By Frank Lewis
January 9, 2014
PDT Staff Writer
Portsmouth Vice Mayor Kevin W. Johnson, chairman of the city’s Economic Development Committee, says it’s never to soon for the city to start planning to find ways to get people to bypass the bypass.
Wednesday night the Committee discussed the need for a comprehensive plan as well as what the city should do to prepare for the economic impact of the future Portsmouth Bypass linking U.S. 23 and U.S. 52.
“We don’t know what the impact is,” Johnson said. “And from what I can tell from my conversations with the Clinton County Regional Planning Commission. The city of Wilmington was bypassed. We already know that it is going to be negative. We already know that ODOT (Ohio Department of Transportation) has estimated 15,000 vehicles will be bypassing us a day. How that breaks down we need to find out - how many are passenger vehicles. Approximately how many will be commercial. Unlike the other bypasses that we found, around the two intersections that will be built between Lucasville and Wheelersburg, like the one at the (Minford) airport, there’s no direct link from either one of them to Portsmouth.”
Johnson said, in the other bypasses, there are U.S. routes that come off the bypass directly into the town it bypasses. People on the proposed Portsmouth Bypass have no direct access to the city of Portsmouth.
“What we’ve discussed last night, we’ve got about seven years to deal with this, but the key thing for me is financial; that we need to find a way to start banking some money, and utilizing all the resources that we can to be absolutely ready seven or eight years from now,” Johnson said. “In addition to that, we have found that there are a few things that we can do with ODOT. One is from an aesthetics charter. We can negotiate with ODOT on how that bypass looks.”
Johnson gave as an example the Wilmington Bypass, in which they were able to get the county’s logo embedded in the concrete overpass, “which is a big deal, because that logo tells you essentially where you are. It marks it as local.”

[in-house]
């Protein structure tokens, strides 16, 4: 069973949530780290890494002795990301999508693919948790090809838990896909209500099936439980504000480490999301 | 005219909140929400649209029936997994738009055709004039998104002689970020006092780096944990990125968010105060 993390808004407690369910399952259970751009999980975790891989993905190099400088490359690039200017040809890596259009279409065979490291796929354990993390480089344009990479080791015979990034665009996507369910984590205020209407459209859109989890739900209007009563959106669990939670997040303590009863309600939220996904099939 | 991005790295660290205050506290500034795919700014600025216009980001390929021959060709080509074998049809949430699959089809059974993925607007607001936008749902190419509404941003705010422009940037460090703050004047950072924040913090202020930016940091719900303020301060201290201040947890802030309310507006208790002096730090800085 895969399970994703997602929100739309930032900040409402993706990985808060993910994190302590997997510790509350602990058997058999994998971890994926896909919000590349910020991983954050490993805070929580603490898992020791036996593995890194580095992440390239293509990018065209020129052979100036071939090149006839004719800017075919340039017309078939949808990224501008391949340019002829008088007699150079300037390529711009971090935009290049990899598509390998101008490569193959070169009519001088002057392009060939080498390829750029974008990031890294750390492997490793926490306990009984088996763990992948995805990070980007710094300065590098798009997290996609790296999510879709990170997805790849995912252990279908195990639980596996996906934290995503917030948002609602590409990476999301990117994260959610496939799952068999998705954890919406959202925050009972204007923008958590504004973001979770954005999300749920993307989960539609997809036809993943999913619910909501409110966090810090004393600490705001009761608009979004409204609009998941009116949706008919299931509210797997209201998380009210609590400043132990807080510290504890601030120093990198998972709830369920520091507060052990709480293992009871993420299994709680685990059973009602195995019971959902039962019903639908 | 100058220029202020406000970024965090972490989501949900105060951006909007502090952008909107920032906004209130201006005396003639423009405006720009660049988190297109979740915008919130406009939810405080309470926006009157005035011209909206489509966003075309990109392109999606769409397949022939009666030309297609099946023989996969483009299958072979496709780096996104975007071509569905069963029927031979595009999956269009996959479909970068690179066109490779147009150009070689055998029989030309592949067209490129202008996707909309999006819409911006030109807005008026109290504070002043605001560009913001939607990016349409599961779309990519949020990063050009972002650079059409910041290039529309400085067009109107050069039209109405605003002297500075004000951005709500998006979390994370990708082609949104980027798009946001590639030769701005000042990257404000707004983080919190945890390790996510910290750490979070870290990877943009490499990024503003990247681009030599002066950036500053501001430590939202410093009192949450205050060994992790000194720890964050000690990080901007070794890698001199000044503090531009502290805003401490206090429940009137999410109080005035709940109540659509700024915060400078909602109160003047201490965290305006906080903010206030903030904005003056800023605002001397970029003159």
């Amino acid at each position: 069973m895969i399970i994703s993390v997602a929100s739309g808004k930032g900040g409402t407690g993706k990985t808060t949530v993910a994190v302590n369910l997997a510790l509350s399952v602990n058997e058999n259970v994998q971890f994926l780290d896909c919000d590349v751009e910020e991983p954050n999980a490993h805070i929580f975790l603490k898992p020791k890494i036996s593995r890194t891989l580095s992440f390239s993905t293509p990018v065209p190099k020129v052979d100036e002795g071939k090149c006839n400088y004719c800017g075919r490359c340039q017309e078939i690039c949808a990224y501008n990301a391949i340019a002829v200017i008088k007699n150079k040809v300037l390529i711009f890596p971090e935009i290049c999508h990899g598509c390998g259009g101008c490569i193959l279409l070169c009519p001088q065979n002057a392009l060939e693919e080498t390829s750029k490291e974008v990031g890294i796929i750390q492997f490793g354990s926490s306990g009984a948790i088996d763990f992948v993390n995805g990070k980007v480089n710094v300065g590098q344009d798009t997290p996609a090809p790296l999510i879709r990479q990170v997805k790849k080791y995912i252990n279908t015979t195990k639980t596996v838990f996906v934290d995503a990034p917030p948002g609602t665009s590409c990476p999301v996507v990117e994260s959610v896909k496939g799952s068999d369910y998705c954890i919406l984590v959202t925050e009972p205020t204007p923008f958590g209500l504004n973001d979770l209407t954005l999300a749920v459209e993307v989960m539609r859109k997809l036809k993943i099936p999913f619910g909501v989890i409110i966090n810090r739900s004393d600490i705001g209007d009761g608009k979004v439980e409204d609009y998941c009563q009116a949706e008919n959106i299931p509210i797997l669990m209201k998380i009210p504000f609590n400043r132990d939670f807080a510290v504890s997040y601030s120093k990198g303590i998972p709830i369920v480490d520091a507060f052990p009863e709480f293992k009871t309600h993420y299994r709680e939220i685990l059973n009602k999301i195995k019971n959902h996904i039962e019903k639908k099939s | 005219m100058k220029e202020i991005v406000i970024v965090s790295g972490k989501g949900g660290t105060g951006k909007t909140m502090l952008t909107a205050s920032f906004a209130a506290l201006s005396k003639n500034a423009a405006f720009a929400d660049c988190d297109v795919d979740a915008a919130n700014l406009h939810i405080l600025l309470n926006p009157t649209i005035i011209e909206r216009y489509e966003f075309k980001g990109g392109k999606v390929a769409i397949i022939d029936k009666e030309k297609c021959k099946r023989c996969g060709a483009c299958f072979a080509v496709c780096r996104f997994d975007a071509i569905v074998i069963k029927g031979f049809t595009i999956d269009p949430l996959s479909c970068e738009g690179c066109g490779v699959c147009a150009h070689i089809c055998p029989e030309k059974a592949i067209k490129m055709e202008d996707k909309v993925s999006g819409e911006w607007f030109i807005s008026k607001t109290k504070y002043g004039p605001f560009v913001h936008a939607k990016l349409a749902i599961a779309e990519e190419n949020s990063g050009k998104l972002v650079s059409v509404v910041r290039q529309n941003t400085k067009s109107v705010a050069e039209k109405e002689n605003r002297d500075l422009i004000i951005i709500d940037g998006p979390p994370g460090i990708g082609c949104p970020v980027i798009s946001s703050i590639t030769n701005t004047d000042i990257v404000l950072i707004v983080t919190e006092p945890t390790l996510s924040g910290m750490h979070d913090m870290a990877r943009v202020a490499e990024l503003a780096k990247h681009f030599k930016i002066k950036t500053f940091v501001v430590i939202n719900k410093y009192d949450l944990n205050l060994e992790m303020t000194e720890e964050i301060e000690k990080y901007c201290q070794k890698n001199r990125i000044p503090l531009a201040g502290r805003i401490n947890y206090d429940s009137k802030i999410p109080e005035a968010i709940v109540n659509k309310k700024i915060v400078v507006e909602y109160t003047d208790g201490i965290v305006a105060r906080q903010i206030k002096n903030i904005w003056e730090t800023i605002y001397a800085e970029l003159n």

Johnson said the city of Wilmington, however, was unsuccessful in its attempt to obtain brown signage.
“Those are signs that are devoted to attractions,” Johnson said. “It is brown and it denotes a major site, like King’s Island. But you only qualify for that brown signage given the number of people that actually visit that, and I think our murals qualify for that because of the numbers of people who come in for that. It’s recognized as a huge tourist item. So we qualify for signage to try to get people not to take the bypass.”
Johnson said the reason the city needs to raise money is the electronic sign that costs around $70,000. He said that sign can constantly change its message. That signage can feature a restaurant, a motel, Shawnee Lodge, and the murals as well.
“There’s a potential that we can have that accomplished,” Johnson said. “And you would have two or three of them north and east of us with different messages. The key is - we’re planning. We’re not going to wait for the bypass to open.”
The Economic Development Committee also discussed the city’s need for a comprehensive plan. Comprehensive plans typically address major elements of community development in a comprehensive way, providing an overall and long-term vision of development that links the various elements of the community. A comprehensive plan will require much planning, public input and City Council/City Manager input. Johnson said it is also very important to the future of Portsmouth.
Johnson said he is currently seeking help from the community.
“We’re looking for more people who are looking to be a part of the Committee, especially people with knowledge in fields such as financial and research; people with negotiating skills to help us negotiate with ODOT,” Johnson said.
Frank Lewis may be reached at 740-353-3101, ext. 252, or at firstname.lastname@example.org. For breaking news, follow Frank on Twitter @FrankLewisPDT.